Just as the election of 2010 could not have been predicted in early 2009, neither can future political developments be predicted now. Will the Tea Party movement hold the new Republican majority to their promises? Will Congress act decisively to reduce deficit spending and force the federal government back within its constitutional limits? Or will the millions who rallied to the “Don’t Tread on Me” banner of the Gadsden Flag now return home, plop down on their sofas and let the politicians in Washington go back to business as usual? These are questions that can only be answered by those who fought the Revolution of 2010. They have shown that ordinary Americans really can make a difference and now, as always, our nation’s fate remains in the hands of “We the People.”
God bless them. And may God bless the United States of America.

Robert Stacy McCain


6 Responses to “‘Take Our Country Back’: Chris Cassone Tells the Story of His Tea Party Anthem”

  1. Bob Belvedere
    March 11th, 2012 @ 9:14 pm

    Bravo!  Well done.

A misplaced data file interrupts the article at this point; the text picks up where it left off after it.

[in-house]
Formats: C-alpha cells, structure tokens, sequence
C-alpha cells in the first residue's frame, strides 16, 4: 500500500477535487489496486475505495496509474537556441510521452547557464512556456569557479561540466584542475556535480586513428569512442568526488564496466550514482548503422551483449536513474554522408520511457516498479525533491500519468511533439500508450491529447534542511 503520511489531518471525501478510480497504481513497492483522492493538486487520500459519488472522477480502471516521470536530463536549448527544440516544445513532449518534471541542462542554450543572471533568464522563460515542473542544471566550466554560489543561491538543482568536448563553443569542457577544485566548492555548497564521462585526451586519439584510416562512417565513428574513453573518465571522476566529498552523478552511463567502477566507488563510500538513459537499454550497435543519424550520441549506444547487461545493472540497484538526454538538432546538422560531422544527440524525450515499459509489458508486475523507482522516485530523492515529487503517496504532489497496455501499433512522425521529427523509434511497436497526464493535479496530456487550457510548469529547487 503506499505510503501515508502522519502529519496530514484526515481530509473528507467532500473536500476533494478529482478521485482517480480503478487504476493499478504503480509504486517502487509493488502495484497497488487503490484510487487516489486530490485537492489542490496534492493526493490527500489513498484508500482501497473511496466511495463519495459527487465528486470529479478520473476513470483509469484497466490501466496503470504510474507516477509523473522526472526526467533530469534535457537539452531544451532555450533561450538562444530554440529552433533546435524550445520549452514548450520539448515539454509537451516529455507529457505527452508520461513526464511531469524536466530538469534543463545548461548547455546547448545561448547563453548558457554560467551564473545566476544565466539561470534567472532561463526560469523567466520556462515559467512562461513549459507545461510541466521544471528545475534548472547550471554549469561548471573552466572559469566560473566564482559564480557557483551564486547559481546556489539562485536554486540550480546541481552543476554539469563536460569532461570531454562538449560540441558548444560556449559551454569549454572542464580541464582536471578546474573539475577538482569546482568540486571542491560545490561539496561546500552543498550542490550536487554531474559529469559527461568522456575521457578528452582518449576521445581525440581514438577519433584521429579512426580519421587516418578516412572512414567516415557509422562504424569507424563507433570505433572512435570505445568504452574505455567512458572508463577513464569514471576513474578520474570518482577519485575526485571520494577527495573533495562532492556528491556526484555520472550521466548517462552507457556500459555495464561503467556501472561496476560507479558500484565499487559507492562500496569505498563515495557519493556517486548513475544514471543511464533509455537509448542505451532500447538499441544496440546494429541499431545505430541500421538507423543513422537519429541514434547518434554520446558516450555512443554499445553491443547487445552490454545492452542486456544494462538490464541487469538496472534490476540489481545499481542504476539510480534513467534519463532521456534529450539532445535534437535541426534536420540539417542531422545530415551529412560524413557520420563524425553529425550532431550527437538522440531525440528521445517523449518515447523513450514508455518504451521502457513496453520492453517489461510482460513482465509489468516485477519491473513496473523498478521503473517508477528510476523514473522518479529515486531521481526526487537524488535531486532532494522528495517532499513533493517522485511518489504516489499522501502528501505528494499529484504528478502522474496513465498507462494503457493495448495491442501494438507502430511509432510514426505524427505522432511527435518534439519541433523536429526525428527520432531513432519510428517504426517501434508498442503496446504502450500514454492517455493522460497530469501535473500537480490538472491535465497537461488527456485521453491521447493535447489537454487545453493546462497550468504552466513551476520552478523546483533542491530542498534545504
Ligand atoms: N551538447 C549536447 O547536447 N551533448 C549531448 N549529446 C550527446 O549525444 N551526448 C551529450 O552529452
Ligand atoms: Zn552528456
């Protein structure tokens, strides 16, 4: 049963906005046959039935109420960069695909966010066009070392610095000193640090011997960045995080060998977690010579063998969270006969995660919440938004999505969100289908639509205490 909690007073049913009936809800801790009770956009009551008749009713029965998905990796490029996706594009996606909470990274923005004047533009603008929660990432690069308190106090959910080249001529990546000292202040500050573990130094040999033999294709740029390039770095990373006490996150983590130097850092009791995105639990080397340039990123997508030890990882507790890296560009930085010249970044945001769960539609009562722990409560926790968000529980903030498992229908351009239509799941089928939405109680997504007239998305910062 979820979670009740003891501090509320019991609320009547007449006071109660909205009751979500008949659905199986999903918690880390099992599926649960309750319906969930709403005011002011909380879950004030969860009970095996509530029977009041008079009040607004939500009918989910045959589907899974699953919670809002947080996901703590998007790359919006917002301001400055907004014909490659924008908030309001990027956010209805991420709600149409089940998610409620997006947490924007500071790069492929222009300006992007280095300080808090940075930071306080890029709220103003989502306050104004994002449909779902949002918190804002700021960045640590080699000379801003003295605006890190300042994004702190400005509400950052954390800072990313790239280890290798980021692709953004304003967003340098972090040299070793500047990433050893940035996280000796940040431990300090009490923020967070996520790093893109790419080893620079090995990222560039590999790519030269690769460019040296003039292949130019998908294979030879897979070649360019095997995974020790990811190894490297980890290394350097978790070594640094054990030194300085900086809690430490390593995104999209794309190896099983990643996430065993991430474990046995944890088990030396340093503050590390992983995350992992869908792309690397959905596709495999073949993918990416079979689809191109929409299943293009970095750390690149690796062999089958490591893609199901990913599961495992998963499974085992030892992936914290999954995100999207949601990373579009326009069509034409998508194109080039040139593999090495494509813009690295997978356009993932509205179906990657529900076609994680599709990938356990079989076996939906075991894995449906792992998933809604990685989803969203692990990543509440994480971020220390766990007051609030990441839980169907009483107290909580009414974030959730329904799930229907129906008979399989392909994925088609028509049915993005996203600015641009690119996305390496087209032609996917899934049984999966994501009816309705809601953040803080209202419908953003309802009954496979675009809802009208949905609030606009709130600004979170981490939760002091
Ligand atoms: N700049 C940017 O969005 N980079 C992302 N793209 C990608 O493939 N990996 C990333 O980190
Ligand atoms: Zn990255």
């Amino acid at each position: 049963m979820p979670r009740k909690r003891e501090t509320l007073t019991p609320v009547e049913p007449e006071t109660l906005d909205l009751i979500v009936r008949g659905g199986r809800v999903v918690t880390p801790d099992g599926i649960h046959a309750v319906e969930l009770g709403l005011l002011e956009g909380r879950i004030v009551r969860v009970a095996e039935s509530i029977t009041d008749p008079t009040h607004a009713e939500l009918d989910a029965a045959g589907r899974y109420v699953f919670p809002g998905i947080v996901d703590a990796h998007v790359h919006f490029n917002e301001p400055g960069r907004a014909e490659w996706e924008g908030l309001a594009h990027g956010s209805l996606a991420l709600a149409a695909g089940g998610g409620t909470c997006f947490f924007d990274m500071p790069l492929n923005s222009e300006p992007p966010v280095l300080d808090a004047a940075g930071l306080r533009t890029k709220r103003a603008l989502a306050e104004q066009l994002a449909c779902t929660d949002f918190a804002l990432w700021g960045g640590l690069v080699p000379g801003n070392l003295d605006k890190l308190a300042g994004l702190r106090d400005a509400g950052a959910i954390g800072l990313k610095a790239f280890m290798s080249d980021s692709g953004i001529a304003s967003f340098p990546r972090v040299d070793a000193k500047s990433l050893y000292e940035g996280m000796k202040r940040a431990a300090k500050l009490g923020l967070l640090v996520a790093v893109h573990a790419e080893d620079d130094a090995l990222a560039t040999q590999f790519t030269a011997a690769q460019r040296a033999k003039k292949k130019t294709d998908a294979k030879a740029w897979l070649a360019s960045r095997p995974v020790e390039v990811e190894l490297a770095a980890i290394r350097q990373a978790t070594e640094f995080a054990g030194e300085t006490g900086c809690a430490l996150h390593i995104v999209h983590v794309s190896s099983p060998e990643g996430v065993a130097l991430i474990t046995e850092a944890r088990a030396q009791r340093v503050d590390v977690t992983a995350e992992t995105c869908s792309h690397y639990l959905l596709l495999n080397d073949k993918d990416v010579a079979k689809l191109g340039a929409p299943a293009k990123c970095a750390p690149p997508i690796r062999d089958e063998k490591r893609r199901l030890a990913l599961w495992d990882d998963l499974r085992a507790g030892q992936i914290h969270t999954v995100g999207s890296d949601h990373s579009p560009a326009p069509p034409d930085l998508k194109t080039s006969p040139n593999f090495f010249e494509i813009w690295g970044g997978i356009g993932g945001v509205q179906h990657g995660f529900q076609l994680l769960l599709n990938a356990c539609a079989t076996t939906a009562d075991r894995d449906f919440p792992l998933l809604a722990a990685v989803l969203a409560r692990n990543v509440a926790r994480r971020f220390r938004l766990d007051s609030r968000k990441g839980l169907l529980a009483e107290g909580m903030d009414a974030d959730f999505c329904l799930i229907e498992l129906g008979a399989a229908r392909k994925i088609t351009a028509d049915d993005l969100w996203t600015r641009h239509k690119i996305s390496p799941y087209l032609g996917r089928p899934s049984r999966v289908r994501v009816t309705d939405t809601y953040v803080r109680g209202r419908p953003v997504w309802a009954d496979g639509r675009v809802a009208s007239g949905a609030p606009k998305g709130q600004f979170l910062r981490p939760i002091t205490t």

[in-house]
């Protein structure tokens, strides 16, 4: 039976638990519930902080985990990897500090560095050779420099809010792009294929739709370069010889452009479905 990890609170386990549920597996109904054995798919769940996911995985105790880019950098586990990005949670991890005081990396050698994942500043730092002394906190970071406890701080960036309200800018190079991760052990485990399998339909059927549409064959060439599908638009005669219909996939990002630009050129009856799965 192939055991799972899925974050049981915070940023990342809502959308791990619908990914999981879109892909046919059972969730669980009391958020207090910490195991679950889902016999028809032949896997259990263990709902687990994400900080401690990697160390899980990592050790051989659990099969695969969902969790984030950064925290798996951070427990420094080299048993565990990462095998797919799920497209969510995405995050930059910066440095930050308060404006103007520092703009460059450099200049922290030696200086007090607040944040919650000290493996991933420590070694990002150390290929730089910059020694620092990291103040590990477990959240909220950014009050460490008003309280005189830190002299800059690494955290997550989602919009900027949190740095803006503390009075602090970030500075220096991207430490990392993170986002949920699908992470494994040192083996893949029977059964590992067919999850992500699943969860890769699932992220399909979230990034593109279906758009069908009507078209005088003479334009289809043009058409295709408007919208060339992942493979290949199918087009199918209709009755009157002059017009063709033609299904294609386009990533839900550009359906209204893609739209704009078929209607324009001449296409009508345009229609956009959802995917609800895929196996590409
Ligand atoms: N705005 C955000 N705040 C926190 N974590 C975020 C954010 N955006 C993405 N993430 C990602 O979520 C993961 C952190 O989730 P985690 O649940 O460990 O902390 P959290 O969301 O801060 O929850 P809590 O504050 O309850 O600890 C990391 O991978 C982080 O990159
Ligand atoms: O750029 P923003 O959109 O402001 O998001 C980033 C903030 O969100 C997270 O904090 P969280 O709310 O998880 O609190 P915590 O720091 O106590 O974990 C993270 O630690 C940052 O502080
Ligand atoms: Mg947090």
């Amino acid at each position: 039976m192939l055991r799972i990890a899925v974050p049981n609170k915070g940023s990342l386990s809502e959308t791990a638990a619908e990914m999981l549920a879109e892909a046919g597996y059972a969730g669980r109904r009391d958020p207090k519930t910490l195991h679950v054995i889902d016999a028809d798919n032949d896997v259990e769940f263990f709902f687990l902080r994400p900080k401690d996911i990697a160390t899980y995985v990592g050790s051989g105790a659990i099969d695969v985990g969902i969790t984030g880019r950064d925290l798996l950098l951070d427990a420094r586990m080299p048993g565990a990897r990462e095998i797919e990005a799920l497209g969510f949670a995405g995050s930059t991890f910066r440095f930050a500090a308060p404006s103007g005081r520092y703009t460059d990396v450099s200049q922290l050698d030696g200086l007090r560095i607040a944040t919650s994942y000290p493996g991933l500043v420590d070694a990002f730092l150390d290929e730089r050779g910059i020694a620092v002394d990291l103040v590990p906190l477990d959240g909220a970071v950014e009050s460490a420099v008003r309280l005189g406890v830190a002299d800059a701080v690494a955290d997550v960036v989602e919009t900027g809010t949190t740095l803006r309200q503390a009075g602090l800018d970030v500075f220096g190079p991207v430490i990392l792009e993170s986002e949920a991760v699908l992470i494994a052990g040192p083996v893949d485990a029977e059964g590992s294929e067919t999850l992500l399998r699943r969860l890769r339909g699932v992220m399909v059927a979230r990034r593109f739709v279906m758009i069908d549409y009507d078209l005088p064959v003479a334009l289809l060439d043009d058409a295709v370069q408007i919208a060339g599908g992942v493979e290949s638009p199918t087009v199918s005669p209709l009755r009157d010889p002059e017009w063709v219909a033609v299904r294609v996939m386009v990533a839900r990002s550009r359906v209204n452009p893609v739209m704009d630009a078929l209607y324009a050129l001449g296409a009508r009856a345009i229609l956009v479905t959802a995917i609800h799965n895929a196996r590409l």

2. Tom Callow
    March 11th, 2012 @ 10:06 pm

    Over 2 million.
    Park Police told more that one person, more people than they had ever ever seen.
    Many people did not even make it into the city till very late. That figure came from a park policeman.

  3. Chris Cassone
    March 12th, 2012 @ 12:31 am

    The DC’s Red Line mysteriously had maintenance that day. I heard that tens of thousands more missed it. Also, another mystery: the administration forbade aerial photography that day – no planes or helicopters were allowed. Best estimate was through Freedomworks who used USA Todays own metrics for estimating the 2009 inauguration. 1.7 million. Hey, that’s FOUR Woodstocks!

  4. Tough Times for Conservative Bloggers | The Lonely Conservative
    March 12th, 2012 @ 12:37 am

    […] sacrifice to our financial well being.***In case you were wondering, this post was inspired by Stacy’s post at The Other McCain about Chris Cassone’s song and new book. I wanted to write something about that, but my mind […]

  5. Bob Belvedere
    March 12th, 2012 @ 7:16 am

    And unlike Woodstock [and every other Leftist gathering] they cleaned up after themselves!

  6. Aljazeera says Tea Party is KKK, Nazi, White Supremacists! | Vicki Goes to Washington
    March 16th, 2012 @ 6:09 pm

    […] I am an eye witness to how the media lies. I wrote the foreword to Cassone’s book, ”Take Our Country Back: One Song and One Man’s Story of the Tea Party,” His journey from hippie to […]